Independent reading

Summary of key findings

Time for children to read and talk about their reading was central to building rich reading communities in the TaRs research. Children’s choice and access to a range of quality, enticing texts was also key to the success of this practice.

Without teacher knowledge of texts and readers, and the accompanying reading aloud and booktalk strands of RfP pedagogy in a social reading environment, independent reading easily became a routine procedure, void of authentic reader engagement and interaction.

In these short films teacher Becky Thomson outlines how we can offer support during independent reading time while ensuring that children retain ownership of the process.

  • Supporting independent reading time

  • Helping children to make their choices

Research Summary

Further Research

At the start of the Teachers as Readers (TaRs) project, most teachers did not allocate any time in the curriculum for independent child-led, choice-led reading. Those that did assign time acknowledged it was often sandwiched into registration periods and frequently interrupted or shelved.

In the research year, teachers across all age phases established more frequent and sustained independent reading sessions. This pedagogic practice, embedded in relaxed reading environments with accessible resources, enabled children to develop stamina for reading through choice; they could develop the ‘will’ to read as well as ‘the skill’ (OECD 2002). Teachers reported renewed understanding of the value of independent reading as a planned pedagogic routine rather than something children could do when all other work was completed.

The research revealed that, over time, many teachers began to see talk as a crucial part of their independent reading routines, as children made selections and recommendations to one another, some sharing the reading of a single comic or swapping chosen picture books part way through the time. Talking about the texts being read became the norm.

Additionally, teachers took more active roles. Instead of using this time to get other jobs done, they too engaged at times as readers, recognising that this pedagogical approach offers children a positive model of being a reader and sharing reading. It also forged positive relationships around reading between teachers and children.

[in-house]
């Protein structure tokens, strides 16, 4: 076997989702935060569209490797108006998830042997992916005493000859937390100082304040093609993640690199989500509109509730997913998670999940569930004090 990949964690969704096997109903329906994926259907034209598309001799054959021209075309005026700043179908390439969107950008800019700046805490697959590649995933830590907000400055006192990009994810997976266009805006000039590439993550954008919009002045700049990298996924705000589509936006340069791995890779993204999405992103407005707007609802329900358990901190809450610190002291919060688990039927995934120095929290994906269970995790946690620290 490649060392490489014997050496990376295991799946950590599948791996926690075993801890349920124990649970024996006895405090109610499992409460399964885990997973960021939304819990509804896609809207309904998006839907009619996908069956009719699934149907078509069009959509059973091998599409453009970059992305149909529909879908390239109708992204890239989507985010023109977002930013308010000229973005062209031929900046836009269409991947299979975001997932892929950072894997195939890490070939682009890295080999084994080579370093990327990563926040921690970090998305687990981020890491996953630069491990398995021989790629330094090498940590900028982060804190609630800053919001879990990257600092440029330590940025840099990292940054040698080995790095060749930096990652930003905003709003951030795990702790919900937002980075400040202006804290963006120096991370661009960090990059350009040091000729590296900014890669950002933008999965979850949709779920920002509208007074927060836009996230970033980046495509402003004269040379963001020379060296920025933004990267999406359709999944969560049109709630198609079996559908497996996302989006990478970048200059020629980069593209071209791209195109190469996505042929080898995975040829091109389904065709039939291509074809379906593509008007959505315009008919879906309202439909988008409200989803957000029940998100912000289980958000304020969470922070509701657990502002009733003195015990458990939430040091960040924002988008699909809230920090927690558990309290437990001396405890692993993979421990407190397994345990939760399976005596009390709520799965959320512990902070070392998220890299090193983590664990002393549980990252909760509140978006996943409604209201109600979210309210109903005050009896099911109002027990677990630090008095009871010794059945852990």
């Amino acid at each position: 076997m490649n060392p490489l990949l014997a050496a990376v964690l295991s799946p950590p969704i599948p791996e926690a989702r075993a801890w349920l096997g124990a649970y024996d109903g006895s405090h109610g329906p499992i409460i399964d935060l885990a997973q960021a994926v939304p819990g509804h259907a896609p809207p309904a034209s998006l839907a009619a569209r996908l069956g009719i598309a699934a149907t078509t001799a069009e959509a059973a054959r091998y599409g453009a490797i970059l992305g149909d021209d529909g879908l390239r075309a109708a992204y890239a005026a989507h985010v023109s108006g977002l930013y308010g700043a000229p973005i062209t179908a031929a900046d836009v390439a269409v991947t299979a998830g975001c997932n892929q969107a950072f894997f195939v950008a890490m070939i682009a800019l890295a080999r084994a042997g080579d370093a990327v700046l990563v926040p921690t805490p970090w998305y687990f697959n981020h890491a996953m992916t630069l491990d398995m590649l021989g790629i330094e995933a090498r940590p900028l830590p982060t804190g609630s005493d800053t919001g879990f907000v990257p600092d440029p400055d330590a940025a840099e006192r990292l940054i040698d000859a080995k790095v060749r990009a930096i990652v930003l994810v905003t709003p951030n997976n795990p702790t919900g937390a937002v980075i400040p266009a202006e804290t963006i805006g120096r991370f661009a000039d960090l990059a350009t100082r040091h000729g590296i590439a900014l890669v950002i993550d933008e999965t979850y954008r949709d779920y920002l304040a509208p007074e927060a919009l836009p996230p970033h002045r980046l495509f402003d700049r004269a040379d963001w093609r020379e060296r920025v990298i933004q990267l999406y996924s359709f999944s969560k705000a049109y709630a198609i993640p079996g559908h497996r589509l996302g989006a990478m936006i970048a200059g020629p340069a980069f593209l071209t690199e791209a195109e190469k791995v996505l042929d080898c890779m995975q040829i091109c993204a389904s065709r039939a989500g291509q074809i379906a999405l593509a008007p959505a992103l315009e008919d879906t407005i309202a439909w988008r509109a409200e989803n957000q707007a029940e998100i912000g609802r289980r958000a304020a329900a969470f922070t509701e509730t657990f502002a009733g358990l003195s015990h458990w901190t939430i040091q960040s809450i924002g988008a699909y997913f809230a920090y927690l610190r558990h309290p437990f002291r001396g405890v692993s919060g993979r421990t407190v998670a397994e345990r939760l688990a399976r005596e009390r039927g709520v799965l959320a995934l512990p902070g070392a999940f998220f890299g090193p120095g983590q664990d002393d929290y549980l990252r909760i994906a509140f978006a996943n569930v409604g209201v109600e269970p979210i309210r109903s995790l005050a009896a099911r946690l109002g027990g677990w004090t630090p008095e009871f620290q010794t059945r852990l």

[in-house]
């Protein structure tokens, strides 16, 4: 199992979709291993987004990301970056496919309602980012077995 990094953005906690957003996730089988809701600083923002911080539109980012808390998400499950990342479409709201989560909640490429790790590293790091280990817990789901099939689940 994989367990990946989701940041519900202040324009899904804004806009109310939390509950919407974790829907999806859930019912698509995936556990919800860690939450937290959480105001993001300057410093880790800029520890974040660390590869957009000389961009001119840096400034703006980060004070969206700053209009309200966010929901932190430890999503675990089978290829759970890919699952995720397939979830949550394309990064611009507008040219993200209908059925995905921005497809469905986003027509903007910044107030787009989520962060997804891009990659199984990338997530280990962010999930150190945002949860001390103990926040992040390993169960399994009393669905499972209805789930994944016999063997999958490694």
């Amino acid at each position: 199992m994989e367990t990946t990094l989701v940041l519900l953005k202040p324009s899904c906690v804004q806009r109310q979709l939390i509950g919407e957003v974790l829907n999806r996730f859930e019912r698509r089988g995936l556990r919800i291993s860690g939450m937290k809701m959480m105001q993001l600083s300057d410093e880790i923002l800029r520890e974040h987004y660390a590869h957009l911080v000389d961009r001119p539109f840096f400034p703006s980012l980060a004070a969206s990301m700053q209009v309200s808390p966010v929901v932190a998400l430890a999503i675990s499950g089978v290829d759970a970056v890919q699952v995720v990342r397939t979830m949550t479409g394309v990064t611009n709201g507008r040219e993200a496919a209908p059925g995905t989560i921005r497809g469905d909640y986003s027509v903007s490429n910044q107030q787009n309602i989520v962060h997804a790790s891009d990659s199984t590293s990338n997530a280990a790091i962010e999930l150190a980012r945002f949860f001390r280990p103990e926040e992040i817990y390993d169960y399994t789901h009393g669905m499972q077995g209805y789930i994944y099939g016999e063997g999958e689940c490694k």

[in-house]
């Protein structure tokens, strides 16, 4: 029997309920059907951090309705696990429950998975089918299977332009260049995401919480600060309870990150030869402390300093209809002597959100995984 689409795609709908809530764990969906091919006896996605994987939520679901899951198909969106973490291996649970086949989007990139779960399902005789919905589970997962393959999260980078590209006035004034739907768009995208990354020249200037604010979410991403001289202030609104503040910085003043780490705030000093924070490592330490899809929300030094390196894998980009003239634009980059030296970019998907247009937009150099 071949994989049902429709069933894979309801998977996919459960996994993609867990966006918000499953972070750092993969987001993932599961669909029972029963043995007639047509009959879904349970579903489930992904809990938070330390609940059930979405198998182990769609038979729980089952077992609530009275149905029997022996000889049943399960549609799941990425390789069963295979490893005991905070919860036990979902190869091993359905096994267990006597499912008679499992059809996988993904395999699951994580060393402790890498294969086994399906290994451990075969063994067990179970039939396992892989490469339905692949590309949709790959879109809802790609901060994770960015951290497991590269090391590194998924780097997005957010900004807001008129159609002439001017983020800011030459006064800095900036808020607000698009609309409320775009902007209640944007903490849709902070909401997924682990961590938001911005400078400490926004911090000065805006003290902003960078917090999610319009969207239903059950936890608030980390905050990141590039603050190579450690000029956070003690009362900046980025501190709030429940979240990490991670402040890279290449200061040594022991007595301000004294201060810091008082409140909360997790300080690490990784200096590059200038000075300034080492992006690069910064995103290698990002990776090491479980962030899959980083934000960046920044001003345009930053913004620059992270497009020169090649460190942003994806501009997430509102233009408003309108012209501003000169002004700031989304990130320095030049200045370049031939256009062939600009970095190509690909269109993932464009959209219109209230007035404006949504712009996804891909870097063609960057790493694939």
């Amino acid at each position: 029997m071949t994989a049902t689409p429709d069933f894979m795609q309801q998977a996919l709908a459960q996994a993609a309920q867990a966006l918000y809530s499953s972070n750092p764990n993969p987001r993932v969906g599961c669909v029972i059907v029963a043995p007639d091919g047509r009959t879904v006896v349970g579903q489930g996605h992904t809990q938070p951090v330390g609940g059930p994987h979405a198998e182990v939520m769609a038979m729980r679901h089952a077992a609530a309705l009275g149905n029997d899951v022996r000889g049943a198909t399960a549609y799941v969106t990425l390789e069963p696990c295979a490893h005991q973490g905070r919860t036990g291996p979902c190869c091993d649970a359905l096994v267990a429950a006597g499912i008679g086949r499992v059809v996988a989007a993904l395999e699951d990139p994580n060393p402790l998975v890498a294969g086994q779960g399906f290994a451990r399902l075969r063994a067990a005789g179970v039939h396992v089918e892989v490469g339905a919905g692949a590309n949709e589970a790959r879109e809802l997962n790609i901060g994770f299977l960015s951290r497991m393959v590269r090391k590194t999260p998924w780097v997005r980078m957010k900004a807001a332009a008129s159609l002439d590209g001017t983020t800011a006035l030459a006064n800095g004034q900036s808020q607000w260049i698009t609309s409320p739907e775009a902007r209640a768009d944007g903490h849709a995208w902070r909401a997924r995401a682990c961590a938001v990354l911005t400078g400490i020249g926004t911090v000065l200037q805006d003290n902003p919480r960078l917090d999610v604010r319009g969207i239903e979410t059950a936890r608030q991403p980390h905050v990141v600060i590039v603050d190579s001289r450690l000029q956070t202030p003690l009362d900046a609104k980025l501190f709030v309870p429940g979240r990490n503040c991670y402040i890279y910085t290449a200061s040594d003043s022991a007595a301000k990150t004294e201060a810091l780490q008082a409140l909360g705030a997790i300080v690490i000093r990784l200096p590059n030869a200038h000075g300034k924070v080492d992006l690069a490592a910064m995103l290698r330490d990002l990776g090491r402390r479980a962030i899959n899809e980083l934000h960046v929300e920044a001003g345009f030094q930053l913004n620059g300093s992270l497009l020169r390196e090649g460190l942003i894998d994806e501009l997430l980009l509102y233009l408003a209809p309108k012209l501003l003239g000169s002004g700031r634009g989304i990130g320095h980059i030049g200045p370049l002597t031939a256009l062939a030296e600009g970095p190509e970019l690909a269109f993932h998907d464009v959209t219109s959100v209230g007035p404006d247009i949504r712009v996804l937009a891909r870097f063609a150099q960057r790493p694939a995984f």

A lot of them are choosing to read in free choice time, like Abdul, he asked me if he could talk to me about the book he was reading.  I think a lot of that is just because they know now that I’m interested…I definitely know more now about their reading….  – (Teacher, interview, Birmingham)

The shared experiences of reading aloud and book talk influenced the ways in which teachers organised children’s independent reading in the classroom. Teachers began to perceive independent reading as an active opportunity for learning and teaching, rather than a passive ‘settling’ or ‘holding’ strategy whilst they were focused on, for example, completing the register. Recognising the value of this time, teachers sought to ensure children were not removed for other activities, and there was evidence that children who were previously reluctant or disaffected readers, became drawn in, increasingly motivated and keen to read and talk about texts.

As Ben-Yosef (2010) argues, authentic independent reading involves thoughtful engagement with the text, and the impact of sustained time to read and to talk about texts more freely was evident in the children’s thoughtful comments about the texts they were reading in this time.

Adapted from pages 99-101, from Cremin, T., Mottram, M., Collins, F., Powell, S. and Safford, K. (2014) Building Communities of Engaged Readers: Reading for pleasure, London/New York: Routledge.

To read more about the research: see the Executive Summaries and related papers on or the core book, or the UKLA/Primary National Strategy professional development guide to developing reading for pleasure (based upon TaRs, Cremin et al., 2008)

Building Communities of Readers CoverBuilding Communities of Engaged Readers Cover
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Review your Practice

Classroom Strategies

Practical Classroom Strategies

Now there is ERIC [Everyone Reading In Class] own reading time… this has gone to 10 to 15 minutes every day at least. This has prompted more book talk and informal recommendations. The reading chat is constant then, and at other times when children just seize the moment and talk about what they are reading to me and to each other… I’ve gained so much knowledge through them. – (TaRs teacher, Medway)

1. Establish a regular independent reading time 

Set a regular time aside in the curriculum for choice-led reading. Try to avoid offering this as a planned routine during the register or at other times when interruptions are likely. You could hang a notice on the door – ‘Come back later we’re reading!’ This needs to be a quality time for reading and talk. It doesn’t need to be silent, although there may be occasions when the children might prefer to read silently. Involve the class in decisions about when independent reading time happens; this is their time for reading.